By edict of the Ministry of Agriculture, two prices must be shown for nine fruits and vegetables: the price paid to the producer, and the retail price demanded of the consumer. Many supermarkets will add a third label, showing the cost to the shop, including overheads.
Since French shops are already expected to give all prices in francs and euros, the shopper could, in theory, be faced with six different price stickers on a stand of apples or grapes. In practice, there is unlikely to be more than four.
The "double pricing" of fruit and vegetables is a temporary measure introduced by the government to pacify irate farmers. Farm-gate prices for much French- grown produce have fallen sharply this summer (because of large harvests) but the growers say that the shops - especially large supermarkets - continue to charge unjustifiably high prices.
The producer price of peaches, for example, has fallen to 2.80 francs (28p) a kilogram but the consumer typically pays 11 francs (pounds 1.10) a kg.
The double, or triple, pricing is supposed to allow shoppers to avoid price-gouging retailers. It is, however, purely advisory: there are no penalties for shops with high profit margins and only small penalties for shops that fail to supply the new labels.
In theory, the forests of stickers should have been visible from Monday. However, the big supermarkets will not be ready to comply until today or tomorrow, and many small shopkeepers seem to be confused about whether the law applies to them. It does.
"Why not force me also to show the wages of my staff, the cost of electricity and the amount I pay in taxes," said one small supermarket operator in Paris. "At the end of the year, you can be sure of one thing. I will have zero left."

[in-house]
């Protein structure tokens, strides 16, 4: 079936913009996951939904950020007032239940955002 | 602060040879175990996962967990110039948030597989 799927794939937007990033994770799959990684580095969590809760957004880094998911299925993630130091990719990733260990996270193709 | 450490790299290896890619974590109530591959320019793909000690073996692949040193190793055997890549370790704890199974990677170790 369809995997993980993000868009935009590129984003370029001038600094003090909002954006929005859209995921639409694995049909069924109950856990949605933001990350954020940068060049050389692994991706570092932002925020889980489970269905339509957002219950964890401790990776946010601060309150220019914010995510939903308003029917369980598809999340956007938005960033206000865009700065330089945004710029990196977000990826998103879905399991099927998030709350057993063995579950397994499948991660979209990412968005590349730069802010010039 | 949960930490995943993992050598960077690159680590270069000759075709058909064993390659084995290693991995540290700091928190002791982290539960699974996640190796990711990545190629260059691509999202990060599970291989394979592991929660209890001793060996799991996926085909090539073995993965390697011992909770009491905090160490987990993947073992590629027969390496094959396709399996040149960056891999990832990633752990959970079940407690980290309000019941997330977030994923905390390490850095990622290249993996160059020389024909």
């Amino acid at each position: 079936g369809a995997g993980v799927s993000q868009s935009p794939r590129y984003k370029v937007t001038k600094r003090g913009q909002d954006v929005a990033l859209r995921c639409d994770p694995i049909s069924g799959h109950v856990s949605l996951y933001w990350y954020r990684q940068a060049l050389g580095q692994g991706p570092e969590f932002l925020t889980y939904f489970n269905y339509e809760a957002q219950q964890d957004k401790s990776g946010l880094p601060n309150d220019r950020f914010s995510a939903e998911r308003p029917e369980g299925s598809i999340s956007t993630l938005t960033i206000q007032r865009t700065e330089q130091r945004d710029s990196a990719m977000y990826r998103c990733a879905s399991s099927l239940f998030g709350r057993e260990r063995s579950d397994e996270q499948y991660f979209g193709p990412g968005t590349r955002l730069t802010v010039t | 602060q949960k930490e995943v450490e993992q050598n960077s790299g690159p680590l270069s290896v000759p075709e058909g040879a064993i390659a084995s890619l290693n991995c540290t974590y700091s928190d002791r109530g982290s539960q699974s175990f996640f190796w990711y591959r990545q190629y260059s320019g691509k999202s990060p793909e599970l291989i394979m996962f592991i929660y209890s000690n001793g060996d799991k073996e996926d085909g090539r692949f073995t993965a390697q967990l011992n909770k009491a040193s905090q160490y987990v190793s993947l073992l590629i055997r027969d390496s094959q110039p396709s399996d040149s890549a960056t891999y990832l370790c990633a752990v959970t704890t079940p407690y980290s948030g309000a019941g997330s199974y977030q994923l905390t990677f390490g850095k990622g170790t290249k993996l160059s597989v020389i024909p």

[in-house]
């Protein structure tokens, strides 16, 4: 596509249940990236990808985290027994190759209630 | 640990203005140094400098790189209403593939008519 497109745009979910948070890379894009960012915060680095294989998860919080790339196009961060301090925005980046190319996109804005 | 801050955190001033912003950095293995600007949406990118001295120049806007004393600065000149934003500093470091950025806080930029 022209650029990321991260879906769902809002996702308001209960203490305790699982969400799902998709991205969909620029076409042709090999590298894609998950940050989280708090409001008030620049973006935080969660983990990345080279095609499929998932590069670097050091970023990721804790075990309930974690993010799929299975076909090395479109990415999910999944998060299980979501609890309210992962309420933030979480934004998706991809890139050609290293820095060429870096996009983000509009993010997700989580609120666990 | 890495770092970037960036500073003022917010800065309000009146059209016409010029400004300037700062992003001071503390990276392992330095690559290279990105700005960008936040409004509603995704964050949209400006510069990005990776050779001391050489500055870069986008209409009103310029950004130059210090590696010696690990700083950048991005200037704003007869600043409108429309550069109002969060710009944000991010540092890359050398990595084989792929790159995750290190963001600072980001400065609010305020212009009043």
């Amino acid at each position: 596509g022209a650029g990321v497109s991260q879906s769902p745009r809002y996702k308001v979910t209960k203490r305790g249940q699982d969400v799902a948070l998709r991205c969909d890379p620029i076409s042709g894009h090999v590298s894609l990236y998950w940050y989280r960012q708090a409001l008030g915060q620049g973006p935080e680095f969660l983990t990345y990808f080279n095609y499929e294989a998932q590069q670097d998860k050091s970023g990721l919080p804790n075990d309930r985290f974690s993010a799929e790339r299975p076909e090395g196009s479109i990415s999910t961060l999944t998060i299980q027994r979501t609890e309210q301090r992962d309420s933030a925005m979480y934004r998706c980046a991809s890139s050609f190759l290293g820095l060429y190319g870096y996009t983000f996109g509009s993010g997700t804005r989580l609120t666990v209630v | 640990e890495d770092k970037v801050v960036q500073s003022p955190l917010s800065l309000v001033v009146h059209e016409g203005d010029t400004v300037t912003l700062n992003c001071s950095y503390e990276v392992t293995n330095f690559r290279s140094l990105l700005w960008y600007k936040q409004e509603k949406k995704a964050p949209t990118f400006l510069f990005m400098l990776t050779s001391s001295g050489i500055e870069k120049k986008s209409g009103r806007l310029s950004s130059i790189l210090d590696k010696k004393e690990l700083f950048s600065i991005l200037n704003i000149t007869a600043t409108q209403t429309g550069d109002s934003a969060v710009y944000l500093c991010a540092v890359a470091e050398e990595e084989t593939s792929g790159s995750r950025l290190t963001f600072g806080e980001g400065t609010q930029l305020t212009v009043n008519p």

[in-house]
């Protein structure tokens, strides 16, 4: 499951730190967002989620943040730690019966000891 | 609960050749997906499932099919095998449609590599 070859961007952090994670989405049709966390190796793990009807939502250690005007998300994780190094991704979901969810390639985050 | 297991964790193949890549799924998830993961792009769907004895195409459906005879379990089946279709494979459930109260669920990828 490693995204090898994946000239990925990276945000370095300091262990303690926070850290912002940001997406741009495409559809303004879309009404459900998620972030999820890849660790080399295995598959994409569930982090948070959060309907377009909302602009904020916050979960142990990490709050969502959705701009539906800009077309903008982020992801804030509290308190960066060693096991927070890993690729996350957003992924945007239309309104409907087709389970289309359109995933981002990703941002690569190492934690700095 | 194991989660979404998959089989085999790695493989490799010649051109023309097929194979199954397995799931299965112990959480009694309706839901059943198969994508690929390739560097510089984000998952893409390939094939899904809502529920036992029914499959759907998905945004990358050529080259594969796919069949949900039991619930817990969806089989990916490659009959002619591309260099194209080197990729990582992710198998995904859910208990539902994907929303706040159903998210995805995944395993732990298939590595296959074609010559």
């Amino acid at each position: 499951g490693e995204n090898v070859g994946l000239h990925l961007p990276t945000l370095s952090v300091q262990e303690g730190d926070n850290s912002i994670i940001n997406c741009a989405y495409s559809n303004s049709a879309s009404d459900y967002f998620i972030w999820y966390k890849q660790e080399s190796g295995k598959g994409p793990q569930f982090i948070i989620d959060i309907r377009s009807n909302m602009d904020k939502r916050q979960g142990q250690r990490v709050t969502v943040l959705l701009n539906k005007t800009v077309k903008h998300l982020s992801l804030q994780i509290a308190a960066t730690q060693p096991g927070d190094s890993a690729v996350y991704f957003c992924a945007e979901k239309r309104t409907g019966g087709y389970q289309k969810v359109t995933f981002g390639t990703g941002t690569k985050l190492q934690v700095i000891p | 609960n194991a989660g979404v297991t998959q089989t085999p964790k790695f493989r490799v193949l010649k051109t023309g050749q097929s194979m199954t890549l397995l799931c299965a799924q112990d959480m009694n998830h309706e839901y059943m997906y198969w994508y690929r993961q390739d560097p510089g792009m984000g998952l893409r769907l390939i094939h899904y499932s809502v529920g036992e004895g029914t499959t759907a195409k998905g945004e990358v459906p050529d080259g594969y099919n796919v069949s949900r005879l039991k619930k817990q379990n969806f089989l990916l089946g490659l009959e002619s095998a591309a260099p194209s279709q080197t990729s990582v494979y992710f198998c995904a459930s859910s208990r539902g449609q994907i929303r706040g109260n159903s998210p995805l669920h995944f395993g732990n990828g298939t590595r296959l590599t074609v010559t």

The double-pricing experiment applies only to French- produced apples, pears, grapes, peaches, nectarines, apricots, melons, tomatoes and cucumbers. Jean Glavany, the Minister for Agriculture, hoped it would defuse a campaign of protests by fruit and vegetable growers, especially in the south. But it has been dismissed as useless by the growers and unfair by the retailers.
The supermarkets complain that double pricing gives the impression that the retailer is profiting by the full difference between the two figures. For this reason, they propose to complicate the scheme further by showing three figures: farm-gate price, cost to the shop, and retail price.
It has long been a mystery that France, one of the world's great producers of fruit and vegetables, cannot supply fresh produce at modest prices in its shops. Even allowing for the generally higher quality, most fruit and vegetables cost twice as much as in Britain.
The supermakets say their profit margin on fresh produce is never more than 25 per cent and often no more than 10 per cent. The gap between the 28p and the pounds 1.10 kg of peaches (a 400 per cent increase) is, they say, taken up in middle-men's margins, storage, transport, wastage and shop wages.